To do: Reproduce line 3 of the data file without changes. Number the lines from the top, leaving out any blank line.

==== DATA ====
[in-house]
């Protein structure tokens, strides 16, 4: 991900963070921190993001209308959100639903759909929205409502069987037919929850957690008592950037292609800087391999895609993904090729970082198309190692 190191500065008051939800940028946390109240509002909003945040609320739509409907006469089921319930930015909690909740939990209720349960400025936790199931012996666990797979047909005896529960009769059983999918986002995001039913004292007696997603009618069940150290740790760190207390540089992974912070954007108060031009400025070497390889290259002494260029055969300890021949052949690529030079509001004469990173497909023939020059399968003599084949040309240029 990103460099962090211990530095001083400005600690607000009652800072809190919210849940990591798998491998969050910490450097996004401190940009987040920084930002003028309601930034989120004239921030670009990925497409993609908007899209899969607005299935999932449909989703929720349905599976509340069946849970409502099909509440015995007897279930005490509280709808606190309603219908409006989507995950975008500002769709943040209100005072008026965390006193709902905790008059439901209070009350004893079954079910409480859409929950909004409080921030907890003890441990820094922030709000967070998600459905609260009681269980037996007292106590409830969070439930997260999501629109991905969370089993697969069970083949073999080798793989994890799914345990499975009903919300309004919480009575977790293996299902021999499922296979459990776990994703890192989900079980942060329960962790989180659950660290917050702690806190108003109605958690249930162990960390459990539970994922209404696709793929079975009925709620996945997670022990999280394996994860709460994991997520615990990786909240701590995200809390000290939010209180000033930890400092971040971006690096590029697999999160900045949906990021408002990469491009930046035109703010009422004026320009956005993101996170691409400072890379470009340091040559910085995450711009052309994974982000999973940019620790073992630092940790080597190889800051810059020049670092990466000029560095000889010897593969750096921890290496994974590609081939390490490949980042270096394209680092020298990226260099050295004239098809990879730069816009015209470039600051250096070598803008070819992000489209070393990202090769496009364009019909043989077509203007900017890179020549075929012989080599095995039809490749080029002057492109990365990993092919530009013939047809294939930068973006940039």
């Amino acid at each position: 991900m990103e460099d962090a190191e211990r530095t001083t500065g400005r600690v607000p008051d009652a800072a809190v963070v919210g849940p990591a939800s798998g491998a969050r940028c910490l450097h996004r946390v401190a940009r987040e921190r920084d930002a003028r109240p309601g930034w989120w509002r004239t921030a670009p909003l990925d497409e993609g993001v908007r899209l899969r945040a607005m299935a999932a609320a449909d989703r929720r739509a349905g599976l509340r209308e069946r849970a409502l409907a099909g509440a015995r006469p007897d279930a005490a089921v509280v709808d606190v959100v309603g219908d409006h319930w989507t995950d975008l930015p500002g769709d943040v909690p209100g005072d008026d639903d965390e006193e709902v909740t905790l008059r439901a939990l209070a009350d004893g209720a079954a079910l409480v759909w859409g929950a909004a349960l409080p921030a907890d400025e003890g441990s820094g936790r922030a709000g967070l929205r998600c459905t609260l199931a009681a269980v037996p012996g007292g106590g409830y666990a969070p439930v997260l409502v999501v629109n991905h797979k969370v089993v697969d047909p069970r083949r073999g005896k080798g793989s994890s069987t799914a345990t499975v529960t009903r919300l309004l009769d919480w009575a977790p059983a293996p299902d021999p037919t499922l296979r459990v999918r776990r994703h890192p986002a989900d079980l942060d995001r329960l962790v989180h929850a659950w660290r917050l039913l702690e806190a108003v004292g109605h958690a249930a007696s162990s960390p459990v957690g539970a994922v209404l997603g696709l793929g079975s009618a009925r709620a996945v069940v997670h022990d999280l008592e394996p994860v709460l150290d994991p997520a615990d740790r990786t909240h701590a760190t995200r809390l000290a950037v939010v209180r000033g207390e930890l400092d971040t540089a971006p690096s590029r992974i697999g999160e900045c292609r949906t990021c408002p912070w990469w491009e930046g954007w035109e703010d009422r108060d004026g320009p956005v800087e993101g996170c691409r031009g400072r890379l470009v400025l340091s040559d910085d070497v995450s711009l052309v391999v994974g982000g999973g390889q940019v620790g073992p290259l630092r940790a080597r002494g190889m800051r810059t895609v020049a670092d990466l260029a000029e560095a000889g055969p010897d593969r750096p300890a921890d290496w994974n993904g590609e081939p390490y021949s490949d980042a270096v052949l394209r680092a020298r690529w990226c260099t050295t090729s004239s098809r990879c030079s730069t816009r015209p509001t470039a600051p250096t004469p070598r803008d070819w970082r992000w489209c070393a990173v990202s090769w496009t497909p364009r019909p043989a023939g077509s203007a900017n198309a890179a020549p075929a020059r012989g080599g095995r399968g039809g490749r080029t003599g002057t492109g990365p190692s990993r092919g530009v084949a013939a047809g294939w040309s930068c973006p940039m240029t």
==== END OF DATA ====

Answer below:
């Amino acid at each position: 991900m990103e460099d962090a190191e211990r530095t001083t500065g400005r600690v607000p008051d009652a800072a809190v963070v919210g849940p990591a939800s798998g491998a969050r940028c910490l450097h996004r946390v401190a940009r987040e921190r920084d930002a003028r109240p309601g930034w989120w509002r004239t921030a670009p909003l990925d497409e993609g993001v908007r899209l899969r945040a607005m299935a999932a609320a449909d989703r929720r739509a349905g599976l509340r209308e069946r849970a409502l409907a099909g509440a015995r006469p007897d279930a005490a089921v509280v709808d606190v959100v309603g219908d409006h319930w989507t995950d975008l930015p500002g769709d943040v909690p209100g005072d008026d639903d965390e006193e709902v909740t905790l008059r439901a939990l209070a009350d004893g209720a079954a079910l409480v759909w859409g929950a909004a349960l409080p921030a907890d400025e003890g441990s820094g936790r922030a709000g967070l929205r998600c459905t609260l199931a009681a269980v037996p012996g007292g106590g409830y666990a969070p439930v997260l409502v999501v629109n991905h797979k969370v089993v697969d047909p069970r083949r073999g005896k080798g793989s994890s069987t799914a345990t499975v529960t009903r919300l309004l009769d919480w009575a977790p059983a293996p299902d021999p037919t499922l296979r459990v999918r776990r994703h890192p986002a989900d079980l942060d995001r329960l962790v989180h929850a659950w660290r917050l039913l702690e806190a108003v004292g109605h958690a249930a007696s162990s960390p459990v957690g539970a994922v209404l997603g696709l793929g079975s009618a009925r709620a996945v069940v997670h022990d999280l008592e394996p994860v709460l150290d994991p997520a615990d740790r990786t909240h701590a760190t995200r809390l000290a950037v939010v209180r000033g207390e930890l400092d971040t540089a971006p690096s590029r992974i697999g999160e900045c292609r949906t990021c408002p912070w990469w491009e930046g954007w035109e703010d009422r108060d004026g320009p956005v800087e993101g996170c691409r031009g400072r890379l470009v400025l340091s040559d910085d070497v995450s711009l052309v391999v994974g982000g999973g390889q940019v620790g073992p290259l630092r940790a080597r002494g190889m800051r810059t895609v020049a670092d990466l260029a000029e560095a000889g055969p010897d593969r750096p300890a921890d290496w994974n993904g590609e081939p390490y021949s490949d980042a270096v052949l394209r680092a020298r690529w990226c260099t050295t090729s004239s098809r990879c030079s730069t816009r015209p509001t470039a600051p250096t004469p070598r803008d070819w970082r992000w489209c070393a990173v990202s090769w496009t497909p364009r019909p043989a023939g077509s203007a900017n198309a890179a020549p075929a020059r012989g080599g095995r399968g039809g490749r080029t003599g002057t492109g990365p190692s990993r092919g530009v084949a013939a047809g294939w040309s930068c973006p940039m240029t």